This is the first systematic review and meta-analysis comparing buprenorphine with other opioids in the period following abdominal surgery. We found level one evidence of the non-inferiority of buprenorphine relative to morphine in this setting. Conversely, there was no difference in the incidence of opioid-related side effects such as respiratory depression and sedation.

Buprenorphine is a mixed agonist-antagonist opioid (6,8,24). Buprenorphine is approximately 33 times more potent as an analgesic than morphine (2,26). A recent meta-analysis demonstrated the utility of buprenorphine in the management of acute pain (6). Our study suggests that postoperative analgesia with buprenorphine and morphine is equivalent for up to 48 hours and may be enhanced with buprenorphine between six and 12 hours postoperatively.

Buprenorphine has a slower onset of action than morphine, reaching peak serum concentration from 30 to 60 minutes post-administration sublingually (27), which could potentially limit its utility given the severe pain developed following major abdominal surgery. However, our finding of equivalency of both early postoperative pain and breakthrough analgesia requirements appear to refute this. This effect appears to be irrespective of route of administration, with studies investigating sublingual, intramuscular (IM) or intravenous (IV) buprenorphine showing equivalence with IV, IM or oral morphine (12,13,18-20,23).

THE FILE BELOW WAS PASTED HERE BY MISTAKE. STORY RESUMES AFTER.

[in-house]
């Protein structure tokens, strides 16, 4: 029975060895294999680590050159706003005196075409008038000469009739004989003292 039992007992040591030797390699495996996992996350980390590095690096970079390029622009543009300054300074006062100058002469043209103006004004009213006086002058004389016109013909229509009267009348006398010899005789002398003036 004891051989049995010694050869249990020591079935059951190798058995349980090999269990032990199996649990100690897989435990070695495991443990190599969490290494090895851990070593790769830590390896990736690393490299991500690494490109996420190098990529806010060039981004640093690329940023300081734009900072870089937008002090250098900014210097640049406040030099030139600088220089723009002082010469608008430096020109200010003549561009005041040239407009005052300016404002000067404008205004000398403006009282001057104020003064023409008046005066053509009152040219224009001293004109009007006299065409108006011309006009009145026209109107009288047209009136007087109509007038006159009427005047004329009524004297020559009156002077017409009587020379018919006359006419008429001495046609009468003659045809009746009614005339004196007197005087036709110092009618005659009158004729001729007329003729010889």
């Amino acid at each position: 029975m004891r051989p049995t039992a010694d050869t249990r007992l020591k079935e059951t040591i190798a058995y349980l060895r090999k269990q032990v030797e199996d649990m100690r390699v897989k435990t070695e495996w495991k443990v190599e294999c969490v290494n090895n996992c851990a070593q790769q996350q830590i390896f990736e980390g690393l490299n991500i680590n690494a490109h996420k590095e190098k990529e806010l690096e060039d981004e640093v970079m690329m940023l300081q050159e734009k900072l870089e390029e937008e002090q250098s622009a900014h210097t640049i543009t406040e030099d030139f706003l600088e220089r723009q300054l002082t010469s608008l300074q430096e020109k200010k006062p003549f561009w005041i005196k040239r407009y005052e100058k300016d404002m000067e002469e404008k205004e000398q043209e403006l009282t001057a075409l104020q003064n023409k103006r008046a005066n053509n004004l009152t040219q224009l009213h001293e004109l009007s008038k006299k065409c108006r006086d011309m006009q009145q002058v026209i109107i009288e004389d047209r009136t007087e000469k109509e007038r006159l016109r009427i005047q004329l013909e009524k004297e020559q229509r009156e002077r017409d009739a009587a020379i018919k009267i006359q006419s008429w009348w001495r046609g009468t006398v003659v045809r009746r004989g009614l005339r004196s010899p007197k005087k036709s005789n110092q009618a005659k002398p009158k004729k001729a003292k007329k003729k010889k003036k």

Of note is our finding that respiratory depression and sedation is equivalent between buprenorphine and morphine in patients having undergone abdominal surgery. As such, our findings are in contradiction to the widely held belief that buprenorphine offers a ceiling effect regarding respiratory depression (8). Being a partial agonist, buprenorphine is relatively resistant to the antagonistic effects of naloxone. Without a reliable antidote, buprenorphine overdose may require ICU admission for respiratory monitoring (28). As such it may pose increased risk to the postoperative patient, particularly in those with reduced respiratory reserve. Further study is required to investigate if this plays out in the postoperative setting.

This study has the potentially major public health implications. Opioid drug abuse has reached global epidemic status. Medical prescription has proven a significant gateway to drug abuse and a critical source of opioids for the black market (29-31). Buprenorphine is a commonly used treatment for opioid addiction (32,33). Being a partial agonist at the mu opioid receptor and an antagonist at the kappa opioid receptor, postoperative patients are much less likely to experience euphoria and withdrawal with its use (6,33,34). Subsequently, risk of addiction is reduced with buprenorphine and patient drug seeking is significantly limited (9,10). It follows that buprenorphine’s use in the postoperative setting could play a vital preventative role in efforts to contain opioid abuse.